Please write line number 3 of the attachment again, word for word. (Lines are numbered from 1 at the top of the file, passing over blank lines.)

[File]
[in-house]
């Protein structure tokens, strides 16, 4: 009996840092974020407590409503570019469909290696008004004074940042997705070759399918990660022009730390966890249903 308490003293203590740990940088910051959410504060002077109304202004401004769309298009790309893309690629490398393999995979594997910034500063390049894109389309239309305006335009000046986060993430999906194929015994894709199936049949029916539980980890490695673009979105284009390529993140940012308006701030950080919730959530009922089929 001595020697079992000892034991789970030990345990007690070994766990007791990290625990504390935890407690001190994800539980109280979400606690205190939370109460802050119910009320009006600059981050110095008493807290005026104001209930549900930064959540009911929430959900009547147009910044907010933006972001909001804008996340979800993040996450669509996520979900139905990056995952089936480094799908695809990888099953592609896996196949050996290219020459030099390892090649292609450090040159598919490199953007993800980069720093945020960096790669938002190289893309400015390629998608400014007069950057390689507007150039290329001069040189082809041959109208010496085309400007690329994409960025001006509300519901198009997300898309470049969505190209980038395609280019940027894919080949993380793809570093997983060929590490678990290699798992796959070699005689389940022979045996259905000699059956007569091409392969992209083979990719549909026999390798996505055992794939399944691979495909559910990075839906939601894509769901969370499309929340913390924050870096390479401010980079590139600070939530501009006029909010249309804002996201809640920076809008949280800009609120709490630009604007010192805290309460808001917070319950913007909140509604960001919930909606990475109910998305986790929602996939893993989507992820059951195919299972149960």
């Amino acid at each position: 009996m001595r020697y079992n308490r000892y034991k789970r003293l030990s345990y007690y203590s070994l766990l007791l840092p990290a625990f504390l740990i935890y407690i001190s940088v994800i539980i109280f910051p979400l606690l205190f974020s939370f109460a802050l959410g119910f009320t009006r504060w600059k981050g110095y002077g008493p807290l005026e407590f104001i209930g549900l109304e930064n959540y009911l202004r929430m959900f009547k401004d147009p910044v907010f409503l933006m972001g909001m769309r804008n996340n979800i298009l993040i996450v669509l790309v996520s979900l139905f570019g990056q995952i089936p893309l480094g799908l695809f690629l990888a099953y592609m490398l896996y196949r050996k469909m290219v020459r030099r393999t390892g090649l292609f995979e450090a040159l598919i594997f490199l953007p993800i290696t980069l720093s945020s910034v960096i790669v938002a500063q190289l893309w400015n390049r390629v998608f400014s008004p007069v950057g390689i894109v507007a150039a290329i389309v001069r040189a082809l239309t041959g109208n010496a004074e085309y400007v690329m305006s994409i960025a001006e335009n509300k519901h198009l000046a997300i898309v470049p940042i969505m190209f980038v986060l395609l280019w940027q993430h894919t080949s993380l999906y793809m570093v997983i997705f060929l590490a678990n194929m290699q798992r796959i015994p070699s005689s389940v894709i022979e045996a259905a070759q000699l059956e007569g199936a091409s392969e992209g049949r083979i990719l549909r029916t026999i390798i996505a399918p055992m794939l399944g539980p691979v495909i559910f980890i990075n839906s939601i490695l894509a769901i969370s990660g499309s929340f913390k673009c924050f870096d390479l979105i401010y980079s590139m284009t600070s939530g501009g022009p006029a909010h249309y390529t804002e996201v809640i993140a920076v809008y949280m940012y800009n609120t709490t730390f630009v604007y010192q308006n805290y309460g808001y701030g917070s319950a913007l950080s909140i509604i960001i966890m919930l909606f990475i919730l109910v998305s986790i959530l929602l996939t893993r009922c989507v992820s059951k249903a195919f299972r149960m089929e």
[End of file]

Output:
């Amino acid at each position: 009996m001595r020697y079992n308490r000892y034991k789970r003293l030990s345990y007690y203590s070994l766990l007791l840092p990290a625990f504390l740990i935890y407690i001190s940088v994800i539980i109280f910051p979400l606690l205190f974020s939370f109460a802050l959410g119910f009320t009006r504060w600059k981050g110095y002077g008493p807290l005026e407590f104001i209930g549900l109304e930064n959540y009911l202004r929430m959900f009547k401004d147009p910044v907010f409503l933006m972001g909001m769309r804008n996340n979800i298009l993040i996450v669509l790309v996520s979900l139905f570019g990056q995952i089936p893309l480094g799908l695809f690629l990888a099953y592609m490398l896996y196949r050996k469909m290219v020459r030099r393999t390892g090649l292609f995979e450090a040159l598919i594997f490199l953007p993800i290696t980069l720093s945020s910034v960096i790669v938002a500063q190289l893309w400015n390049r390629v998608f400014s008004p007069v950057g390689i894109v507007a150039a290329i389309v001069r040189a082809l239309t041959g109208n010496a004074e085309y400007v690329m305006s994409i960025a001006e335009n509300k519901h198009l000046a997300i898309v470049p940042i969505m190209f980038v986060l395609l280019w940027q993430h894919t080949s993380l999906y793809m570093v997983i997705f060929l590490a678990n194929m290699q798992r796959i015994p070699s005689s389940v894709i022979e045996a259905a070759q000699l059956e007569g199936a091409s392969e992209g049949r083979i990719l549909r029916t026999i390798i996505a399918p055992m794939l399944g539980p691979v495909i559910f980890i990075n839906s939601i490695l894509a769901i969370s990660g499309s929340f913390k673009c924050f870096d390479l979105i401010y980079s590139m284009t600070s939530g501009g022009p006029a909010h249309y390529t804002e996201v809640i993140a920076v809008y949280m940012y800009n609120t709490t730390f630009v604007y010192q308006n805290y309460g808001y701030g917070s319950a913007l950080s909140i509604i960001i966890m919930l909606f990475i919730l109910v998305s986790i959530l929602l996939t893993r009922c989507v992820s059951k249903a195919f299972r149960m089929e």